How much does it cost to get in?
Adderton does not have an entry cost. Specific, ticketed workshops and events held at Adderton may have a fee attached. All visitors to Adderton are required to pre-book their visit.
Is Adderton available for hire for events?
No, Adderton is not available for hire. If you have an enquiry about providing a workshop compatible with Adderton’s mission please contact email@example.com.
Is the building heritage listed?
Yes, the All Hallows’ Convent in which Adderton: house & heart of mercy is located is listed on the Queensland Heritage Register (No. 600200). You can access this listing online (search for ‘Queensland Heritage Register’).
What was changed in the recent building refurbishment?
The refurbishment, by Wilson Architects, has brought the building up to modern access standards and upgraded the amenities. The building is now air-conditioned throughout. The courtyard at the rear of the building has been transformed into a shaded seating and relaxation space, which is also ideal for gatherings and performances.
While the building has a fresh look and feel, the treasured heritage features all remain and are being carefully conserved for future generations.
Has it always been called Adderton?
No, Adderton is the name of the original heritage building on the site, which was a house built in 1858 for Queensland medical doctor and parliamentarian George Fullerton. It is named after his wife, Julia Adderton Moffatt.
In 1863 the house was purchased for the Sisters of Mercy recently arrived from Dublin, Ireland.
Adderton was then renamed the Convent of Our Lady of Mercy, All Hallows’ (All Hallows’ Convent).
All Hallows’ Convent is the mother house of the Sisters of Mercy Brisbane Congregation. It was home to the Sisters until 2007 when it became the Mercy Heritage Centre.
It has been a school, Sisters’ residence and until 2014 the Mercy Heritage Centre. Adderton: house & heart of mercy opened to the public in late August 2019 with a revitalised vision.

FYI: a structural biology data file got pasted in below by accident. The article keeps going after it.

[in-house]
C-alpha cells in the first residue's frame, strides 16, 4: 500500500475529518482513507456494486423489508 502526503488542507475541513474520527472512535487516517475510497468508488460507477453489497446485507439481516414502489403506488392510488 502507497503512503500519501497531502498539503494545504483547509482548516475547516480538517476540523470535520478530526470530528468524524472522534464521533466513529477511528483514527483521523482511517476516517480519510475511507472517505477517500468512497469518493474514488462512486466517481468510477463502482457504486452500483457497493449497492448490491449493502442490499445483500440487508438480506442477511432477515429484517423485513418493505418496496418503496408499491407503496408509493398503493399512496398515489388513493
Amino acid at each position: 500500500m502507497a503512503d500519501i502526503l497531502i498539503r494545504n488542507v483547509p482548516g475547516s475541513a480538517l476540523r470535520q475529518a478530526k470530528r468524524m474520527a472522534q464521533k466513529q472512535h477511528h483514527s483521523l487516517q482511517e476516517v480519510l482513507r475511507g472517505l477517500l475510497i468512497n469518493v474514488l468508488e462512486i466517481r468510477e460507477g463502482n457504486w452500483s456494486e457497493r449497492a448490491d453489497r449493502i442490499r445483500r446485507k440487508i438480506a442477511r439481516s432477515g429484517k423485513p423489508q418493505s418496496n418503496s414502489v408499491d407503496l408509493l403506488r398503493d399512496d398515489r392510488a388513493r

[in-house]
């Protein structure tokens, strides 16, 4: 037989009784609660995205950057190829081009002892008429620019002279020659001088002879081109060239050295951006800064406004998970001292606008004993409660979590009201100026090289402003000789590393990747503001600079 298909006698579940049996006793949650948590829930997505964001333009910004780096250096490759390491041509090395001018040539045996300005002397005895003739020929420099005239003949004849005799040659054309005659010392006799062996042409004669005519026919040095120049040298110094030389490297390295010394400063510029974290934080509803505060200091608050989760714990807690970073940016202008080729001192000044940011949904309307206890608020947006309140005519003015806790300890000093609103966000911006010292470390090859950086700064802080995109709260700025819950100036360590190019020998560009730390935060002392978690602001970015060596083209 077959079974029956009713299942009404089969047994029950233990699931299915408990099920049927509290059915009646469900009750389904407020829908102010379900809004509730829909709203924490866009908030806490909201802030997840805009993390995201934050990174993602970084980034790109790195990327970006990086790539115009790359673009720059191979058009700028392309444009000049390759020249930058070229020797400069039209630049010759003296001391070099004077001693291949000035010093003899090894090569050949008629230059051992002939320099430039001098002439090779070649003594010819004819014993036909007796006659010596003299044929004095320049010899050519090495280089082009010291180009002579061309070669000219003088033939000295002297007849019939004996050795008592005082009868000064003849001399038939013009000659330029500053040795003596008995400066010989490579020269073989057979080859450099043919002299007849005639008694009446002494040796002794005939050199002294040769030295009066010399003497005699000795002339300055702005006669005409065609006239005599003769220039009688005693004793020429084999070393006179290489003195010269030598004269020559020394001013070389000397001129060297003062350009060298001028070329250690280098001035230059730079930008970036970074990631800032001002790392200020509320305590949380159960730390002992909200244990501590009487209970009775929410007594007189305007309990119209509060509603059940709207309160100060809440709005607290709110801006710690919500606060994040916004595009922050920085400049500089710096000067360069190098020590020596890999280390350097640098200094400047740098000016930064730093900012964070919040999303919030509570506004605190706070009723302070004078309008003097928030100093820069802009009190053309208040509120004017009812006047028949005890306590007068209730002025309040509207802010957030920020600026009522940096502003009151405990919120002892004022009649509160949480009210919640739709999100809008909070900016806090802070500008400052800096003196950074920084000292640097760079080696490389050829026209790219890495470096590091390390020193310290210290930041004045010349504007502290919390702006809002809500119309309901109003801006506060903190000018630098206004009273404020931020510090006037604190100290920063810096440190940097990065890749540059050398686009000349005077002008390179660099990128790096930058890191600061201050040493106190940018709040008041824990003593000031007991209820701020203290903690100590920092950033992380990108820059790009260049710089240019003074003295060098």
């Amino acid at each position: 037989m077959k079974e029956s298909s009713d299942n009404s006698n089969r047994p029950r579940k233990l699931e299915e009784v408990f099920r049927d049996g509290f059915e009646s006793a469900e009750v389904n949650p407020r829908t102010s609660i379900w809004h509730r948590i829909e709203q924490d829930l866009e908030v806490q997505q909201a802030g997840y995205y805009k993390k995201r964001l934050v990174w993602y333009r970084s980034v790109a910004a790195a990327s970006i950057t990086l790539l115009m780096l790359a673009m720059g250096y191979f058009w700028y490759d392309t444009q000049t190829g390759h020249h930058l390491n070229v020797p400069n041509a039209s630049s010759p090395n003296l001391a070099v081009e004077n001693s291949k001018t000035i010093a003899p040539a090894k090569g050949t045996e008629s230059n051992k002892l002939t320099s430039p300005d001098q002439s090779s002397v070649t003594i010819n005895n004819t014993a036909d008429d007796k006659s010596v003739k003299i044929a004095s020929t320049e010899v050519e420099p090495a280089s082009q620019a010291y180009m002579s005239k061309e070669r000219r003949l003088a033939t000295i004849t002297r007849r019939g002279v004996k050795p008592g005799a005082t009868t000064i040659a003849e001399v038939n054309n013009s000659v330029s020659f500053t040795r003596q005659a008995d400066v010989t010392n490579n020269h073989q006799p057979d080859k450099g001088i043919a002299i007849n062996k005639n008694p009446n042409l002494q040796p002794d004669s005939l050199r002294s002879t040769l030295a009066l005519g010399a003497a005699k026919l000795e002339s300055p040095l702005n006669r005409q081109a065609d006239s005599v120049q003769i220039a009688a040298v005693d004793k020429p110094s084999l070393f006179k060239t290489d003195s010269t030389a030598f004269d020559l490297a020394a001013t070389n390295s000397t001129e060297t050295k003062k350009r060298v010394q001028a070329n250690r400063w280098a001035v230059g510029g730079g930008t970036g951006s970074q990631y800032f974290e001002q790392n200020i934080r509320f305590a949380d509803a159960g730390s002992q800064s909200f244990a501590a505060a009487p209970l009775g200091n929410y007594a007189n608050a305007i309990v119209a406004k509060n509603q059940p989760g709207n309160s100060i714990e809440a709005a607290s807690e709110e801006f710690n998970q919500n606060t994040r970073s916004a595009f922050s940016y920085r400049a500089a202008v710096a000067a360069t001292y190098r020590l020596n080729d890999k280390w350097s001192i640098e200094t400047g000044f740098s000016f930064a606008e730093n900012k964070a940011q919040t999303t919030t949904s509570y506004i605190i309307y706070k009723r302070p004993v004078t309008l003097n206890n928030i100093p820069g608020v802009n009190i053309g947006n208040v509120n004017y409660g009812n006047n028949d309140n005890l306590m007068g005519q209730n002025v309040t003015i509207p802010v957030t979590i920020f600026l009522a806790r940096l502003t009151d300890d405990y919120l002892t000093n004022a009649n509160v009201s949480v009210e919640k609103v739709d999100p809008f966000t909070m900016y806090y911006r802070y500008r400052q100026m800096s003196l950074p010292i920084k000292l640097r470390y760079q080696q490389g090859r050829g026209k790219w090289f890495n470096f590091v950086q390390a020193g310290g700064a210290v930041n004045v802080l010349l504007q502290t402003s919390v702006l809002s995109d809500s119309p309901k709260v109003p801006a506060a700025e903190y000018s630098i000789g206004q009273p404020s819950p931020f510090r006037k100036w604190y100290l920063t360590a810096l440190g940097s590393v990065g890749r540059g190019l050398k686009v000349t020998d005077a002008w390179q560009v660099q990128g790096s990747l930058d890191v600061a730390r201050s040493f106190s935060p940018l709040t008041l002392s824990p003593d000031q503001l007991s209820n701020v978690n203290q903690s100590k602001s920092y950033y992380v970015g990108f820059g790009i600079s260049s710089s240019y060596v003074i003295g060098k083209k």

Who was Adderton
Adderton is named after Julia Adderton Moffatt, who was the wife of George Fullerton. Julia and George were the first owners of the house (named Adderton), which became the All Hallows’ Convent. Adderton was also the name of Julia’s family home in Sydney.
Who are the Sisters of Mercy Brisbane?
The Sisters of Mercy are a group of Catholic women religious, who draw inspiration from Catherine McAuley who founded the Sisters of Mercy in Ireland in 1831. Catherine recognised and responded to the needs of those who were marginalised and oppressed by the unjust social attitudes and practices of the day.
For more information about other Congregations of the Sisters of Mercy, visit www.mercyworld.org
Are there still Sisters of Mercy in Brisbane and Australia?
Yes, there are four congregations of Sisters of Mercy in Australia. The Sisters of Mercy Brisbane Congregation, The Sisters of Mercy Parramatta Congregation, The Sisters of Mercy North Sydney Congregation and the Institute of the Sisters of Mercy Australia and Papua New Guinea.
Are they still active within the community?
Many Sisters have retired from full-time ministry, however remain very active and supportive members of their local communities.
How long did the Sisters live at the All Hallows’ Convent?
From 1863 to 2007. There are now no Sisters living on site.
Is Adderton part of All Hallows’ School today?
No, All Hallows’ School was established by the Sisters of Mercy Brisbane in 1861, when they first arrived in Brisbane and was originally located in the Convent.
The Sisters of Mercy Brisbane Congregation transferred governance of All Hallows’ School to Mercy Partners in April 2013.
Adderton: house & heart of mercy is an initiative of the Sisters of Mercy Brisbane Congregation, situated in the All Hallows’ Convent building.